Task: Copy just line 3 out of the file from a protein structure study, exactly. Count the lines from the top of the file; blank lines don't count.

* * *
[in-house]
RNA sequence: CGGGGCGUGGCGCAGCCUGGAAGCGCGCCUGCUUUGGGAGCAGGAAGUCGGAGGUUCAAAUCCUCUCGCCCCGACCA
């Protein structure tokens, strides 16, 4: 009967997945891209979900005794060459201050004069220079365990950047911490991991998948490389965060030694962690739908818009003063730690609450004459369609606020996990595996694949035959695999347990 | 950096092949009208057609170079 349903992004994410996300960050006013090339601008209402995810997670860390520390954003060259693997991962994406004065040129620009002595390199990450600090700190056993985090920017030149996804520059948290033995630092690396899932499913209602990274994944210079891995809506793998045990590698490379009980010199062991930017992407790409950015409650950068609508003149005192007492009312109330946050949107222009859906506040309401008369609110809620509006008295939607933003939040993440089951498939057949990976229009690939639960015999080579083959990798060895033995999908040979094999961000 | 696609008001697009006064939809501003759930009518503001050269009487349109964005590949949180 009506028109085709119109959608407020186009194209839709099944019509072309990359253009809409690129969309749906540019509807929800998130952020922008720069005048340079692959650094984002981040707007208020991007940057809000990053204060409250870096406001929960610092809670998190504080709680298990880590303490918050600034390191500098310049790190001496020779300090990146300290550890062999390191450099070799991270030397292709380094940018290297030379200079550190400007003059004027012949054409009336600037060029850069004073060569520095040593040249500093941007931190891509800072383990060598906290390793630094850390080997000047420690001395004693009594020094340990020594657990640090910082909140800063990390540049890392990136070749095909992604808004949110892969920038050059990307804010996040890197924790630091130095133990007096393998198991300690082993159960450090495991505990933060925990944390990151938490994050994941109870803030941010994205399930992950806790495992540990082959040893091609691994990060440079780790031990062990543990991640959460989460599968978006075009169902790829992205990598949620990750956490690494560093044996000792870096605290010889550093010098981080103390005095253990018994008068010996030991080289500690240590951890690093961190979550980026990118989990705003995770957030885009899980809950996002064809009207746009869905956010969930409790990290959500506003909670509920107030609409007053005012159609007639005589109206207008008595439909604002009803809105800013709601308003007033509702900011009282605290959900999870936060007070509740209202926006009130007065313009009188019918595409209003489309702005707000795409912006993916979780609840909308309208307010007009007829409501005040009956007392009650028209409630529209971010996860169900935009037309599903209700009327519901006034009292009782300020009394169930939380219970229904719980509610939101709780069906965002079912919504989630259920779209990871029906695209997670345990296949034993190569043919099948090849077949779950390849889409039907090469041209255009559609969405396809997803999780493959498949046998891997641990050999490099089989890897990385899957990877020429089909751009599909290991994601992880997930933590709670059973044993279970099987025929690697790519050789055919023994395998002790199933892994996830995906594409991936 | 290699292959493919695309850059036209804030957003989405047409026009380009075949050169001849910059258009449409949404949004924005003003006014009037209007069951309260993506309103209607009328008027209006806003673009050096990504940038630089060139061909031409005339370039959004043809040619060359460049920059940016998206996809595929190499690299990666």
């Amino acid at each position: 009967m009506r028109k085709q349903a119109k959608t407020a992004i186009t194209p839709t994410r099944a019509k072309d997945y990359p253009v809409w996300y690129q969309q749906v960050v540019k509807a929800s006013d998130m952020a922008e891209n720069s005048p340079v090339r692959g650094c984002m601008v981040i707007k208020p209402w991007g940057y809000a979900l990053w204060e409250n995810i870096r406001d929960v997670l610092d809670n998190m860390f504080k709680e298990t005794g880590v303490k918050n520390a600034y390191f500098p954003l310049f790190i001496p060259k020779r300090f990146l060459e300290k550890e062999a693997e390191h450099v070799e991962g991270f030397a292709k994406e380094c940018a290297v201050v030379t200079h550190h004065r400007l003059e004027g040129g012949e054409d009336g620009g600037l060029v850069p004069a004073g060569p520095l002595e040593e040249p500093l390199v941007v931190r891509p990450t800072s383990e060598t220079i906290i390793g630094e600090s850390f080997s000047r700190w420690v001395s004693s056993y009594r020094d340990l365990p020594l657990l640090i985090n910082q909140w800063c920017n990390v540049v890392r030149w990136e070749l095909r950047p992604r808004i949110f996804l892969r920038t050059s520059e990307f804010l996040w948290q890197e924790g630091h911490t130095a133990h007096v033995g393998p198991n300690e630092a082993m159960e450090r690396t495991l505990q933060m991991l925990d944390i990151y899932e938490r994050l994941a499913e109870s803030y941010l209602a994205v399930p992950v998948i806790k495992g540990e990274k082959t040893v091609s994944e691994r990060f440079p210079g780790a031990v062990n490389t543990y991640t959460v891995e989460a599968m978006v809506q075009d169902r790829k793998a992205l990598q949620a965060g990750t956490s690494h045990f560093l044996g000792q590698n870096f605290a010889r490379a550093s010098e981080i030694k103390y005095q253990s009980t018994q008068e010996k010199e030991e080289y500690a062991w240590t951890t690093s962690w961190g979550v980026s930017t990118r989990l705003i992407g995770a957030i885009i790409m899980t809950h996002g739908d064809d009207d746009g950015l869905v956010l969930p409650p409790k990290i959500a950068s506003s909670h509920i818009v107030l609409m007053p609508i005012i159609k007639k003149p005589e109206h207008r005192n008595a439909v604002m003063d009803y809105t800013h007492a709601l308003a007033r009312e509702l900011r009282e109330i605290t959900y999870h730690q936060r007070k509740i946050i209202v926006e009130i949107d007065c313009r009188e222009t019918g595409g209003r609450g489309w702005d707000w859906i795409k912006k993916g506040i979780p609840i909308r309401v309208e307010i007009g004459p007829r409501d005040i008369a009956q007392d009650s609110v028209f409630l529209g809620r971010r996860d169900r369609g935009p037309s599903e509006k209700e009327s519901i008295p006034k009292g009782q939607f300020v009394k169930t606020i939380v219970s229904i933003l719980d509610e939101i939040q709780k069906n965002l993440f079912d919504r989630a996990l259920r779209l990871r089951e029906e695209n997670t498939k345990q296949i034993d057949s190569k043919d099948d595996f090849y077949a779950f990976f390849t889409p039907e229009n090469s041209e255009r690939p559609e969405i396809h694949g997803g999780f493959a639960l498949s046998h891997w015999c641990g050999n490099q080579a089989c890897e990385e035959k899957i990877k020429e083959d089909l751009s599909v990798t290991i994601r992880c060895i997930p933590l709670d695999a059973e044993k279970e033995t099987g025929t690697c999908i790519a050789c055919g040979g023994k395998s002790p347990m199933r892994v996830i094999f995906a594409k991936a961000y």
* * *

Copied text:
């Protein structure tokens, strides 16, 4: 009967997945891209979900005794060459201050004069220079365990950047911490991991998948490389965060030694962690739908818009003063730690609450004459369609606020996990595996694949035959695999347990 | 950096092949009208057609170079 349903992004994410996300960050006013090339601008209402995810997670860390520390954003060259693997991962994406004065040129620009002595390199990450600090700190056993985090920017030149996804520059948290033995630092690396899932499913209602990274994944210079891995809506793998045990590698490379009980010199062991930017992407790409950015409650950068609508003149005192007492009312109330946050949107222009859906506040309401008369609110809620509006008295939607933003939040993440089951498939057949990976229009690939639960015999080579083959990798060895033995999908040979094999961000 | 696609008001697009006064939809501003759930009518503001050269009487349109964005590949949180 009506028109085709119109959608407020186009194209839709099944019509072309990359253009809409690129969309749906540019509807929800998130952020922008720069005048340079692959650094984002981040707007208020991007940057809000990053204060409250870096406001929960610092809670998190504080709680298990880590303490918050600034390191500098310049790190001496020779300090990146300290550890062999390191450099070799991270030397292709380094940018290297030379200079550190400007003059004027012949054409009336600037060029850069004073060569520095040593040249500093941007931190891509800072383990060598906290390793630094850390080997000047420690001395004693009594020094340990020594657990640090910082909140800063990390540049890392990136070749095909992604808004949110892969920038050059990307804010996040890197924790630091130095133990007096393998198991300690082993159960450090495991505990933060925990944390990151938490994050994941109870803030941010994205399930992950806790495992540990082959040893091609691994990060440079780790031990062990543990991640959460989460599968978006075009169902790829992205990598949620990750956490690494560093044996000792870096605290010889550093010098981080103390005095253990018994008068010996030991080289500690240590951890690093961190979550980026990118989990705003995770957030885009899980809950996002064809009207746009869905956010969930409790990290959500506003909670509920107030609409007053005012159609007639005589109206207008008595439909604002009803809105800013709601308003007033509702900011009282605290959900999870936060007070509740209202926006009130007065313009009188019918595409209003489309702005707000795409912006993916979780609840909308309208307010007009007829409501005040009956007392009650028209409630529209971010996860169900935009037309599903209700009327519901006034009292009782300020009394169930939380219970229904719980509610939101709780069906965002079912919504989630259920779209990871029906695209997670345990296949034993190569043919099948090849077949779950390849889409039907090469041209255009559609969405396809997803999780493959498949046998891997641990050999490099089989890897990385899957990877020429089909751009599909290991994601992880997930933590709670059973044993279970099987025929690697790519050789055919023994395998002790199933892994996830995906594409991936 | 290699292959493919695309850059036209804030957003989405047409026009380009075949050169001849910059258009449409949404949004924005003003006014009037209007069951309260993506309103209607009328008027209006806003673009050096990504940038630089060139061909031409005339370039959004043809040619060359460049920059940016998206996809595929190499690299990666």